After several days of more or less flat performance, the equity markets saw a healthy rise, and the prices of many stocks commensurately went along for the ride.

Note, however, that "many" does not mean "all," and here are two exceptions. Are these companies buys after their Friday declines?

Two people, with their legs up in the air, falling into a pile of leaves in a park.

Image source: Getty Images.

Aurora Cannabis

One of the more egregious flops on Friday was from marijuana stock Aurora Cannabis (NASDAQ:ACB), which plummeted by 17%. It's now at its lowest level in over two years.

The company released its Q1 of fiscal 2020 results after market close on Thursday, and they weren't pretty. Net revenue was just over 75 million Canadian dollars (all figures in this section are in that currency). This was 24% below the previous quarter's result.

Although the company saw a 43% boost in the amount of cannabis produced, its tally for product sold fell 30%, to 12,463 kilograms. Average selling price dipped to CA$0.85 from CA$1.14.

On the bottom line, net profit came in at CA$12.8 million (CA$0.01 per share), but the in-the-black result was due to an unrealized gain on derivative liability that added almost CA$144 million to the profit and loss statement. 

Operationally, Aurora -- like other Canada-based cannabis companies -- is struggling with the very limited number of retail stores in the country. Red tape at both the federal and provincial levels has slowed the development and rollout of such outlets.

In order to shore up its finances and operations, Aurora announced several new measures. It's scaling back spending on acquisitions and offering holders of its convertible debentures a shot at converting them into stock early and at a relatively advantageous price.

Aurora is a company facing serious challenges, but the hammering the stock took today -- as well as the rest of 2019, as it's now down 44% year to date -- isn't justified. The marijuana industry still has huge potential, and if the company can hang on, it should be a winner.

Investors who ignored or previously sold off Aurora shares should take a second look following the Friday price swoon.


Toymaker Mattel (NASDAQ:MAT) didn't have as bad a day as Aurora -- its stock fell "only" by 4% and change -- but the reasons behind the slip are arguably more disturbing.

In August, a whistleblower sent a letter to Mattel's auditor, PriceWaterhouseCoopers, regarding the company's accounting of the results of a subsidiary, and questioned the independence of the accounting firm. A subsequent internal investigation, the results of which were released late last month, showed that income tax expense for the company was reported incorrectly in the two final quarters of fiscal 2017.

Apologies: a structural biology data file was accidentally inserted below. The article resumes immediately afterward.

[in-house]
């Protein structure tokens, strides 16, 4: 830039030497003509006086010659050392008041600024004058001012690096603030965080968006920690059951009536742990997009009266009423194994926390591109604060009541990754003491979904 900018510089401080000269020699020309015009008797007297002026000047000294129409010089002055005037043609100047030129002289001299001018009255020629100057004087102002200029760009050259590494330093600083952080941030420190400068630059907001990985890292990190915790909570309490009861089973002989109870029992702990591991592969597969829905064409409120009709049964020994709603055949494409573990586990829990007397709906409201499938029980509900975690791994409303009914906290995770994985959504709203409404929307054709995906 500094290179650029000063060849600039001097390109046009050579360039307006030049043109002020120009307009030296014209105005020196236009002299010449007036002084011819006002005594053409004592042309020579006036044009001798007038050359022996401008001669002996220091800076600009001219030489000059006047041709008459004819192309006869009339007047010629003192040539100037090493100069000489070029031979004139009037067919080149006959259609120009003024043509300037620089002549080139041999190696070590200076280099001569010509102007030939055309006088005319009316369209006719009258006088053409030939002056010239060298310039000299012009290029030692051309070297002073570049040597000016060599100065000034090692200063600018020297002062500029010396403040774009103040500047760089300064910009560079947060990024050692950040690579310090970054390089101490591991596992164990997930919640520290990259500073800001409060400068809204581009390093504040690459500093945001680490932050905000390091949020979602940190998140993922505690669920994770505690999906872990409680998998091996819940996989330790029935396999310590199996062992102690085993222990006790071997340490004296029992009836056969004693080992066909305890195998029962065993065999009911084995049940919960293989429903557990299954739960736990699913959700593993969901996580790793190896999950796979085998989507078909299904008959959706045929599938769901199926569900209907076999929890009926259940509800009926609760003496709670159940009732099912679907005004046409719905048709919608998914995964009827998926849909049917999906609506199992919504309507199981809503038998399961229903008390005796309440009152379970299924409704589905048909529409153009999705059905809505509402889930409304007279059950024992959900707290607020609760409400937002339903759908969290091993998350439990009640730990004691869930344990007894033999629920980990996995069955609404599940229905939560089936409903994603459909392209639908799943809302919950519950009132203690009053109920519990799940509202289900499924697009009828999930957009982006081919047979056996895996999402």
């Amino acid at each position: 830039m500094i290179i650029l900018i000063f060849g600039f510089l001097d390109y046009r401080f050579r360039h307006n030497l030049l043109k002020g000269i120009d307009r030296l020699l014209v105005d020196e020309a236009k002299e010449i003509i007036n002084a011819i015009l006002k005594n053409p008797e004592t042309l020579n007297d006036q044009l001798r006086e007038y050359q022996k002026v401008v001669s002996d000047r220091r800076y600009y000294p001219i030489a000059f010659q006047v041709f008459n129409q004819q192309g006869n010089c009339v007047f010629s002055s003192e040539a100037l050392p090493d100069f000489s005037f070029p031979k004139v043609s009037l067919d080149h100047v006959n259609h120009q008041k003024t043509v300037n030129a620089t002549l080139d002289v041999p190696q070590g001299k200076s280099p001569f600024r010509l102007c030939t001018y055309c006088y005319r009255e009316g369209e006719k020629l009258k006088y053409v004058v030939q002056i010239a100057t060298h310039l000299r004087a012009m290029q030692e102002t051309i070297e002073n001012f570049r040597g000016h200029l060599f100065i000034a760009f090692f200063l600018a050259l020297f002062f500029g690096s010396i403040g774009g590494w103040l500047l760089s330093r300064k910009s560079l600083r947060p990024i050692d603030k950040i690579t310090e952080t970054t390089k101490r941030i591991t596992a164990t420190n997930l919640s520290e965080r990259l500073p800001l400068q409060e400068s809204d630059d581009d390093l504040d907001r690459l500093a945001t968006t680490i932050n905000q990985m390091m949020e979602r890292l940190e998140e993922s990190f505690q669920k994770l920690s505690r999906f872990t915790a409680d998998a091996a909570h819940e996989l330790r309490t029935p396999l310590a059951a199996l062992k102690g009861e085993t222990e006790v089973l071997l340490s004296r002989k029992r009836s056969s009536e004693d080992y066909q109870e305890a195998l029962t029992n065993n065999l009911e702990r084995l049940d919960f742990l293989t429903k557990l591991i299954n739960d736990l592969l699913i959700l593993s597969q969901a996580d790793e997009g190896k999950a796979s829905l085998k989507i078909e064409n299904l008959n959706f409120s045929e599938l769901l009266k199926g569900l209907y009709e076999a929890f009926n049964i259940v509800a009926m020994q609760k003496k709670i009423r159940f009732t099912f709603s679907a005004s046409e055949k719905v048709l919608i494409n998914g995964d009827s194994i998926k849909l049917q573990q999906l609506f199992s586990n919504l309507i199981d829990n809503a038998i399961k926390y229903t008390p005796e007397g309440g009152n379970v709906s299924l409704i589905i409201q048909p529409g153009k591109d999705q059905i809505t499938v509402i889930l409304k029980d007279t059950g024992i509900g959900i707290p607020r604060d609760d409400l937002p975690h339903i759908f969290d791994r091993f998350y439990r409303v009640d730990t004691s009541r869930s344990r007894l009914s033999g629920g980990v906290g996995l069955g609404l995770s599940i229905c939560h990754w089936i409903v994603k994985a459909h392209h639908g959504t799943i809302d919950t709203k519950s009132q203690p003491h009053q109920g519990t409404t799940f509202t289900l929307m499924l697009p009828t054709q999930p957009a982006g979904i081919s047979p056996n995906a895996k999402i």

Mattel characterized the matter as "an honest mistake," adding that ultimately, the errors had no impact on full-year 2017 results. Nevertheless, the company announced that its CFO Joseph Euteneur would be vacating his position.

Obviously concerned with how this is playing out in the court of public opinion, Mattel held a conference call on Friday to discuss it. During the call, management said it's retaining PriceWaterhouseCoopers as its auditor, since it "remains capable of exercising objective and impartial judgment on all issues with respect to pending and relevant past audits."

Judging by how the stock traded today, the market isn't necessarily buying this. Investors, understandably, tend to be sensitive about accounting mishaps. These slip-ups make it harder to trust the numbers a company reports and the way it's approaching its business.

That said, we shouldn't make our decision to buy or sell Mattel based purely on this incident -- which, hopefully, is an isolated one. Still, for those interested in the company, it's worth keeping a wary eye on developments with the whistleblower's allegations and how Mattel reacts to them.

This article represents the opinion of the writer, who may disagree with the “official” recommendation position of a Motley Fool premium advisory service. We’re motley! Questioning an investing thesis -- even one of our own -- helps us all think critically about investing and make decisions that help us become smarter, happier, and richer.